Linux Security and Hardening
General Linux Security
Physical Security for Linux
Network Security in Linux
Additional Security Resources
In this section, you’ll take a deep dive into Linux security. You’ll build your knowledge and skills through a comprehensive overview of the key areas that you need to know to secure Linux systems.
You’ll begin with Linux security in general before moving on to physical security and the countermeasures you can employ to protect your hardware. From there, you’ll explore authentication systems and the various account types on a Linux system, and how to secure each one. You'll also learn how to enforce strong passwords and manage account and password expirations.
In the networking section, you'll learn how to secure network services that run on Linux systems. You'll also learn how the local firewall works in Linux and how to configure it. You’ll learn about file system security and how permissions work in detail, including special modes, file attributes, and ACLs. You'll also discover what rootkits are, how to detect them, and how to remove them.
You’ll also find several security resources you can use to continue your security education and stay on top of the latest security issues for Linux distributions.
There are several knowledge checks as you go through these resources. These will help you identify any areas that you might need or want to review. At the end you’ll find a final exam, where you can test yourself on what you’ve learnt.
- Get a general view of Linux security including roles, network services, encryption, accounts, and multifactor authentication
- Learn specific strategies for mitigating physical security risks and protecting your Linux systems against the most common physical attacks
- Learn about data encryption and how to implement it on new Linux systems, as well as those that are already in service
- Understand the different types of accounts you'll find on a Linux system and the special precautions you need to take with each account type
- Learn how to enforce good password security practices on your Linux systems
- Learn about multi-factor authentication and how it can be implemented in Linux
- Learn techniques and strategies to secure network services
- Learn how to secure your files and directories on Linux through permissions, data sharing, special modes, file attributes, ACLs, and rootkits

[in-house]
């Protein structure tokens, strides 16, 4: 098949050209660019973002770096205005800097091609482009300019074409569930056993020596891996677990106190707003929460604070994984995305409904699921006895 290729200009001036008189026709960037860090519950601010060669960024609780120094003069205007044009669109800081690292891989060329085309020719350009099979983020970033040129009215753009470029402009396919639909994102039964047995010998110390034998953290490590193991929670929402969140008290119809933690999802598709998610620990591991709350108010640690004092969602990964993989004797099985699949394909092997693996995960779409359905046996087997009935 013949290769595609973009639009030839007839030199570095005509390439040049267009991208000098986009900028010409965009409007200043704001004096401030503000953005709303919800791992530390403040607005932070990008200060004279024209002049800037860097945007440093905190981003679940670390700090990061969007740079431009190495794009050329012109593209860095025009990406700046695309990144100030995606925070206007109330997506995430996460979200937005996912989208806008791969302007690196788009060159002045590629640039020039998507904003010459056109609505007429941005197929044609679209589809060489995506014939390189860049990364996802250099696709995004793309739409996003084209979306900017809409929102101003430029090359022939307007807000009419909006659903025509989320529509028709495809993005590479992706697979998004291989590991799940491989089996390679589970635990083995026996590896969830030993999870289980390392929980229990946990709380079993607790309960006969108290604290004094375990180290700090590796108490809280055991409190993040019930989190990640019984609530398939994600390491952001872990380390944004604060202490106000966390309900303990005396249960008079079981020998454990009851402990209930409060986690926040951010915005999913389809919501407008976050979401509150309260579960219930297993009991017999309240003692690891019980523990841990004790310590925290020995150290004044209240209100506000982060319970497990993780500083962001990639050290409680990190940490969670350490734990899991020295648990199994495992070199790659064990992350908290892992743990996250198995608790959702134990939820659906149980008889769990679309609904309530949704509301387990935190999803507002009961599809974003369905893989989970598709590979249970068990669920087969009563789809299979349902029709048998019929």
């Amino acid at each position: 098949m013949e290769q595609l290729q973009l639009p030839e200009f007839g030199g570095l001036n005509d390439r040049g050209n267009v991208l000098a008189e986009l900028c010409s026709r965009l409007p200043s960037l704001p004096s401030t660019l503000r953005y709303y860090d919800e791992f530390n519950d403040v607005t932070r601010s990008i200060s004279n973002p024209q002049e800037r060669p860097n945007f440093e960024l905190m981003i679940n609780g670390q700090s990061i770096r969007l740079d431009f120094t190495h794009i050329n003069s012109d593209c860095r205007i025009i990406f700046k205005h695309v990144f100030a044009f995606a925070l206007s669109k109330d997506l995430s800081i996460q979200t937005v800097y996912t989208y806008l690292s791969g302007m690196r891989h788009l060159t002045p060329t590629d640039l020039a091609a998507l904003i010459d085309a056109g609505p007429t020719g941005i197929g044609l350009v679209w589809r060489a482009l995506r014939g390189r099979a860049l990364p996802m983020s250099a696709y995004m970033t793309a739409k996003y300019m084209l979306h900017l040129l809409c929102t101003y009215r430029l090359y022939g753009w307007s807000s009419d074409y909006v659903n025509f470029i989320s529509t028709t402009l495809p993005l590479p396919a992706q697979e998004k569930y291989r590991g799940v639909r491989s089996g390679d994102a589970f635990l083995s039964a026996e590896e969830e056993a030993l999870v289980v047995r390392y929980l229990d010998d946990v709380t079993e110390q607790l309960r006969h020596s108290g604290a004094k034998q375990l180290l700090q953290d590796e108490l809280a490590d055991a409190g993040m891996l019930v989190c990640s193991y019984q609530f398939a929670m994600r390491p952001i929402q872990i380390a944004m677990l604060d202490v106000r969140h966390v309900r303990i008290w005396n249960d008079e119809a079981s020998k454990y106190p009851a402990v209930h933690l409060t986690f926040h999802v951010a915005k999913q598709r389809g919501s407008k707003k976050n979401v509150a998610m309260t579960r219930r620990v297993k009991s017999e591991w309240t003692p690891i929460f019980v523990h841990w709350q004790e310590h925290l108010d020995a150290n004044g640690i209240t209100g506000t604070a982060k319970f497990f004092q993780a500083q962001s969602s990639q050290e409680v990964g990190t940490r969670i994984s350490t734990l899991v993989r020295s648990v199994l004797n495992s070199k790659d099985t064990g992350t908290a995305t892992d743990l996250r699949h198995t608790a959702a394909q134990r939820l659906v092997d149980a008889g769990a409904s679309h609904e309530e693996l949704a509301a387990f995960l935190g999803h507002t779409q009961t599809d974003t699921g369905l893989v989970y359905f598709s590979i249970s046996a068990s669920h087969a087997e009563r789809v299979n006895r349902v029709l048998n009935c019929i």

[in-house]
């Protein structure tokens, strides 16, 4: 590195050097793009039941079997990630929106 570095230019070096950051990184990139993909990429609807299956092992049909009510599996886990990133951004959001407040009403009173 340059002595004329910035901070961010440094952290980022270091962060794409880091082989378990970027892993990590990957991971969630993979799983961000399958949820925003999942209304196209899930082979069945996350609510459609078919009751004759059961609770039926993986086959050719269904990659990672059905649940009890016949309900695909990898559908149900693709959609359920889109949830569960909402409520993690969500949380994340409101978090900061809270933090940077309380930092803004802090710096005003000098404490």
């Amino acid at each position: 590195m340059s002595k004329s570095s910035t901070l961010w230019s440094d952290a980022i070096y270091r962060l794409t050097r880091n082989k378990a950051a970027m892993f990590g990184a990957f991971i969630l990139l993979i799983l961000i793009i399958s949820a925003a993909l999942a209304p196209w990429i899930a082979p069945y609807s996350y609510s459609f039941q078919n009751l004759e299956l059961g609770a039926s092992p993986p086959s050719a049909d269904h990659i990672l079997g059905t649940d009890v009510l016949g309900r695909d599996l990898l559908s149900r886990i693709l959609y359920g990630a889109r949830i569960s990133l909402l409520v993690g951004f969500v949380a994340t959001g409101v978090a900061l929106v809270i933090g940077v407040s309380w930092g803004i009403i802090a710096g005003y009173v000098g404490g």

I'm logged into a Linux box here and I have a web server running on this system. Let's create a simple set of rules that allows anyone to connect to the web service and only people on my private network to connect via SSH, and we'll go ahead and block all the other packets. First, let's just start out by looking at what's in the filter table. So I can do iptables -L to list the rules. And as you can see, there are no rules defined. Let's go ahead and create that rule that allows anyone to connect to the web server on port 80. Use the iptables command. I'm going to use A, for append, you can also use I for insert, since there's no rules at this point, it really doesn't matter. I'm going to use A for append, I'm going to put this rule in the input chain. We're gonna look for TCP connections that are destined for port 80, and we aren't going to do any other type of processing. We're gonna go ahead and jump to, or go to the Accept target, we're just gonna accept these packets right away. So now let's look at what we've done here, and you can see that the rule has been added to the input chain, accept TCP packets from anywhere that are destined to any address on the HTTP port. So as you can see that the port 80 was translated into its name of HTTP. If we wanna just use numbers or see numbers, we'll use the -n option. So I'll run iptables -n, -L. And then now you can see that the source and destination are listed in a numeric notation. And then also the port of 80 is listed versus the name, which is HTTP. Okay, let's go ahead and accept SSH connections from the 10.0.0.0 network. So we'll do an append to the input table. Again, we're concerned with TCP protocol, the destination port would be 22. The source is going to be 10.0.0.0/24. /24 network is also the same as 255.255.255.0, and that's the subnet mask for a /24. So you can use either type of notation here. I'm just gonna stick with a /24. And again, I don't wanna do any more processing on these packets, I wanna accept them as well. So we'll use a -j ACCEPT to go to the Accept target. And we'll look at our rules again. So rule number one is accept packets that are bound to port 80, and rule number two is accept packets if they originate on the 10.0.0.0/24 network that are destined to port 22 which is the SSH port. Let's go ahead and drop every packet that doesn't match one of those two rules. We'll do this with the iptables command, - A to append in the input chain. And I won't specify any match criteria because we wanna match all the packets and we'll send that to the Drop target. Since we didn't specify any match rules, like the protocol, or ports, or anything like that, any packet will match that rule. Let's go ahead and test this. In this tab, I have a system that's on the 10.0.0.0/24 network. And if I attempt a connection to port 80, it should succeed. So I'll do nc for netcat, -v 10.0.0.8 which is the IP address of our server system and port 80. And then you can see that the connection succeeded there so that nc command, it's also known as netcat, and it can be used for a variety of things. Here it's just attempting to connect to the IP address of the port specified on the command line. Now let's do the same thing, but to the SSH port. Okay, again, the connection succeeded. So let's go back to our original server system and remove the rule that allows port 80 connections. I'm going to do a listing here that includes inline numbers, so I can delete rules by line numbers. So I'll use iptables -D for delete. I wanna delete a rule out of the input table. And the rule number I want to delete is one. Now you can see that that rule was deleted and we are left with the other two rules in our chain. So let's go back to our system and test this. The -w option of the netcat command lets you specify a timeout. Here I used two seconds because I know it was going to time out and I didn't wanna wait the entire time. So our connection timed out because the firewall simply drops the packets. Instead of dropping packets, let's see what happens if we reject those packets. Let's go back to our service system. All right, I'm going to delete the second rule out of the input table. And then I'm going to append a new rule that rejects packets. All right, there is our new rule. Let's go back to our client's system and test this time. So immediately we get a "Connection Refused" message. So if you want someone to know that they're being blocked by the firewall, use Reject as the target. If you want to silently drop their packets and ignore them, use the Drop target. Let's get back on the server here, clear our rules, and start over to an iptables -F to flush our rules, and we run -L, you can see all those rules are gone. Let's do -A INPUT, protocol TCP, destination port 22. If it comes in on the 10.0.0.0/24 network, let's go ahead and accept those packets. Let's create a new table, a custom name table here. We'll call this new table "LOGNDROP". Let's go ahead and add some rules to this table. We'll use the limit module and we'll limit packets to, let's say, five a minute and we'll log those packets. And there's an additional option you can use here, called --log-prefix. And this is what's gonna show up in our system log and I'll just use iptables BLOCK, and a space at the end there. Now, after we log the packet, we're gonna go ahead and drop the packet. And let's go ahead and append the destination, or let's jump to this new chain that we've created from the input chain. Okay, let me look at the rules here. So the packet will come in and traverse the filter table, go through the input chain. And if it's destined to port 22 and originates from 10.0.0. something, then it will be accepted. In all other cases, the packet will be made to traverse the log and drop chain. This chain has two rules. The first rule is a logging rule. Here we've used rate limiting, so we don't fill up our disc with blocked messages from IP tables. Let's go ahead and send some packets over here to block. Let's also tail the messages file. So, var/log/syslog here. I'll just send packets here, like we've done just a second ago. So it timed out, so that means our packet got dropped. Let's go over here. And then now you can see that we have some log messages. Here is the log prefix that we specified. This packet came in eth0, and this is the Mac address. This was the source address, 10.0.0.6. The destination was the IP address of this system which was 10.0.0.8. And there's some other information in here. Here's the source port from the source machine, the destination port, which was port 80 for the web server. And again, this got blocked, and if you log every single message that blocks, again, you'll fill up your desk. So that's why we're using rate limiting in this instance. Okay, I'll go ahead and quit out of that. So if you don't wanna lose your changes after a reboot, remember to save the running configuration. Now this will vary from distro to distro but for this Ubuntu system I can run netfilter-persistent, followed by the word "save".